[dropcap size=small]W[/dropcap]ith high rainfall, soaring equatorial temperatures and shorter daylight hours, South-east Asia might not seem the ideal place to grow grape vines and make wine.

But tropical wine-making is alive and well, and South-east Asian wines are finding their footing.

In the past three decades, wines have emerged from Thailand, Indonesia and Myanmar.

“When it comes to wine producing in South-east Asia, it takes a lot of guts and courage because sceptics have always pushed back, saying this is impossible and the best wines come only from France,” notes wine critic and wine-maker Eddie McDougall.

“The traditional textbook methods of Western wine-making are not relevant to tropical viticulture,” he says.

“Asian wine-makers have come very far in 25 years and achieved what the Europeans probably took 50 years to do… They’re writing their own textbook.”

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Mr McDougall, 35, was in Singapore in April to speak about viticulture – or the study of grape cultivation – in South-east Asia at the biennial ProWine Asia, the largest trade fair for wines and spirits.

This quick growth in domestic Asian wine production has partly been driven by the Asian consumer, who he says has become educated about wine in a short time.

“The Asian community is always seeking the next new thing, whether it’s laksa or bubble tea.

“And with wines, they’ve already explored (traditional wine-growing regions) Bordeaux and Tuscany, so now, there’s new exploration to be done,” he says.

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Wine tourism and being able to experience the winery at their doorstep – whether it is Monsoon Valley in the hills of Hua Hin,Thailand, or Hatten Wines in Bali, Indonesia – have also driven growth.

“People no longer need to fly 12 hours to Europe or Margaret River in Australia to smell a barrel or talk to the wine-maker, to see a vineyard and be inspired by that kind of lifestyle,” he says.

But tropical wine-making is not without its challenges. Hatten Wines’ James Kelleske, who was speaking at the same seminar, revealed that they have 32 grape varieties growing and only three are proving successful.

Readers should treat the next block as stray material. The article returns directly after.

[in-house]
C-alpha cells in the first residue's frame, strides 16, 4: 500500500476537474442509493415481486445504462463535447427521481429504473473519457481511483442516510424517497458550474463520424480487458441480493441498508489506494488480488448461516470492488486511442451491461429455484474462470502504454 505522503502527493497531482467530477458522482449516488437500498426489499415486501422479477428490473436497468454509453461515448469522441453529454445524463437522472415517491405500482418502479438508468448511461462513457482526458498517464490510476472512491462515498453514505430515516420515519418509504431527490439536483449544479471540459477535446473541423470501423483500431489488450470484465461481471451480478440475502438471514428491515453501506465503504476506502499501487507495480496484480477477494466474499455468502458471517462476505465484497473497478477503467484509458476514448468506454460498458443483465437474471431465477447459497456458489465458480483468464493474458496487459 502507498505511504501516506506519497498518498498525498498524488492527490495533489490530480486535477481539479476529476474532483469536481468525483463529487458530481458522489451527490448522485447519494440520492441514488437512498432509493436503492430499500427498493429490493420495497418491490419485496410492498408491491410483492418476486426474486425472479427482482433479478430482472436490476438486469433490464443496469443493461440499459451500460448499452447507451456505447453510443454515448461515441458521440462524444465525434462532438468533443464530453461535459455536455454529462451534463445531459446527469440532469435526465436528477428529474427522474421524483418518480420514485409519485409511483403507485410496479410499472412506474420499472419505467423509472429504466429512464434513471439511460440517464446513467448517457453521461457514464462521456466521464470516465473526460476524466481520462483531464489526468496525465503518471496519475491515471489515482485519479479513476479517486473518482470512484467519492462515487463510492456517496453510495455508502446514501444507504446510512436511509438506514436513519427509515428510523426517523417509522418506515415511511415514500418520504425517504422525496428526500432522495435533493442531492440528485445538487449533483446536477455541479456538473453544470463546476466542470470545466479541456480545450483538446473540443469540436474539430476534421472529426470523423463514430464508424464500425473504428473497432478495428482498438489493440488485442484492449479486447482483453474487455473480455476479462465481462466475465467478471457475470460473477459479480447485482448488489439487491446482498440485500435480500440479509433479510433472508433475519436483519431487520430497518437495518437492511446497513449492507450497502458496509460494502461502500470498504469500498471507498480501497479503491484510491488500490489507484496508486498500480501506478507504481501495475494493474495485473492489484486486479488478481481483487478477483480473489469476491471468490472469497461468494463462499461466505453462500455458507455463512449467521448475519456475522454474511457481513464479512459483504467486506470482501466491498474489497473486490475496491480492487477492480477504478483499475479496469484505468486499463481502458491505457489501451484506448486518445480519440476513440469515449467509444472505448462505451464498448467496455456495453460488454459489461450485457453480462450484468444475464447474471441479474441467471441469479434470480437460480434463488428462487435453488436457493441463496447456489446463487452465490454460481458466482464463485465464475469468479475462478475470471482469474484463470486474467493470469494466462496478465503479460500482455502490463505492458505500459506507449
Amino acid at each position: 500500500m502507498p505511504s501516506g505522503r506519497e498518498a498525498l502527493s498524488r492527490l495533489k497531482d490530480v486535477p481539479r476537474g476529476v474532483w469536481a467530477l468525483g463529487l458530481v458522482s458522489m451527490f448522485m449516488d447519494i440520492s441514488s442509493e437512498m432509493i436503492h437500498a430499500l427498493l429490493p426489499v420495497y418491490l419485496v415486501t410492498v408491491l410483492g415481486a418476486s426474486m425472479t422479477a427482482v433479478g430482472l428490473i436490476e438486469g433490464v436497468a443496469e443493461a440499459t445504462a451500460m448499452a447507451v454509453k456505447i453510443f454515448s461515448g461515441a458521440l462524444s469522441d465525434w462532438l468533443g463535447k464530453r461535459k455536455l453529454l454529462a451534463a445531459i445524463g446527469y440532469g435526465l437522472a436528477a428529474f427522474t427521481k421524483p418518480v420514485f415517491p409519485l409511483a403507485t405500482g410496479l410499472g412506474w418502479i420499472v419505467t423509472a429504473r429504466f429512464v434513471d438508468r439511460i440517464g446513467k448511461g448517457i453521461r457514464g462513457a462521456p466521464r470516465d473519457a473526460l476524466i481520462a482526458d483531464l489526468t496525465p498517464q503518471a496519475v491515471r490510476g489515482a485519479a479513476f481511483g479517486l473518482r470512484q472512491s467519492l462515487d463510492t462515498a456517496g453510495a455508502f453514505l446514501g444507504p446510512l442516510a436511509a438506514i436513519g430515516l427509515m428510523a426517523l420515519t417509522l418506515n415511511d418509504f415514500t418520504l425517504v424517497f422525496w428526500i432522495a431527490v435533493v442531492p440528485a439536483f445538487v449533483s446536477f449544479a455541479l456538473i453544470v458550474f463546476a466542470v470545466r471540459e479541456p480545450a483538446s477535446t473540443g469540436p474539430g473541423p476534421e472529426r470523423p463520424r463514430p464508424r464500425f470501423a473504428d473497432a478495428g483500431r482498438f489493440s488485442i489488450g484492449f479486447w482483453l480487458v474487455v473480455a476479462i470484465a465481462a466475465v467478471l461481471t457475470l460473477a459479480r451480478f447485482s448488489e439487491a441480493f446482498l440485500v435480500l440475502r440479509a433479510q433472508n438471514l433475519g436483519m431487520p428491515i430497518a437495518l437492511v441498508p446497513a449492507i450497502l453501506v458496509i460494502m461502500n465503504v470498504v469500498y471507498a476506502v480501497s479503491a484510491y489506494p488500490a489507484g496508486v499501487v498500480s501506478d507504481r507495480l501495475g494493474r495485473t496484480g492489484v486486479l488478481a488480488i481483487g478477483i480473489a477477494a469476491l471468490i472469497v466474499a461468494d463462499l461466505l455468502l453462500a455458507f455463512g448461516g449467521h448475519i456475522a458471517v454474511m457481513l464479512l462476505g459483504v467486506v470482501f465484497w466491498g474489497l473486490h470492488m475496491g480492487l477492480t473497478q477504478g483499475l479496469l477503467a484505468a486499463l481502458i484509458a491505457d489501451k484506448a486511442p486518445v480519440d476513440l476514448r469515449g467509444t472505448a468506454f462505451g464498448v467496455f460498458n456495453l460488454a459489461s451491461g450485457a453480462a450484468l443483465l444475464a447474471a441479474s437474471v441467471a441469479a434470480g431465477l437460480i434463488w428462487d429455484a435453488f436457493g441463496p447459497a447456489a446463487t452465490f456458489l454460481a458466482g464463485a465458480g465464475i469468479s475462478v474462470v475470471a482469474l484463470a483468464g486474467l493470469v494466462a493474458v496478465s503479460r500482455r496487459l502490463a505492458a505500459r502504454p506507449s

“You can read in the viticulture books about which variety is suited to which climate and soil, but in practice, you have to see what works in your region,” the wine-maker says.

Indigenous grapes are also what makes South-east Asian wines unique. Wine-makers like Hatten, who has been around since 1994, have gone hyperlocal, growing cross-breed grapes that are native to Bali, such as Belgia or Alphonse-Lavallee.

“We struggle to ripen the grapes as much as you would in a traditional viticultural climate, so you sometimes have to harvest before they’re fully ripe,” says Mr Kelleske. “But this lends itself perfectly to high-acidity, light-bodied wines such as sparkling and white wines.”

Mr McDougall says: “No one else in the world has those grapes, so you can go to Bali and have Balinese food with Balinese wine made from Balinese grapes. They are making wines not just for the world stage, but also for the local community.”

As for the perception that domestic wine is inferior to imported ones, he says: “This notion that it needs to be imported to be of quality is starting to shift. People are more conscious of the provenance and story of the wine.”

He is confident that wine-making in Asia is not a passing fad.

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“Everyone can become a coffee roaster or brewer overnight and make a beer every day of the week with a home brew kit by following a recipe, but there are no short cuts in wine-making.

“Grape-growing and viticulture involve factors such as weather, time and machinery.”

Mr McDougall, who is also a wine judge and television personality who goes by the moniker, The Flying Winemaker, publishes an annual guide to wines produced in Asia called the Asian Wine Review.

This year, Indian winery Grover Zampa was named Winery of the Year.

“It’s our responsibility to make sure we’re uncovering these guys and that they have a platform to share their craft with the region,” he says.

“The Asian Wine Review gets thicker every year because more wineries are popping up all the time.”

This article was originally published in The Straits Times.

Photo: The Flying Winemaker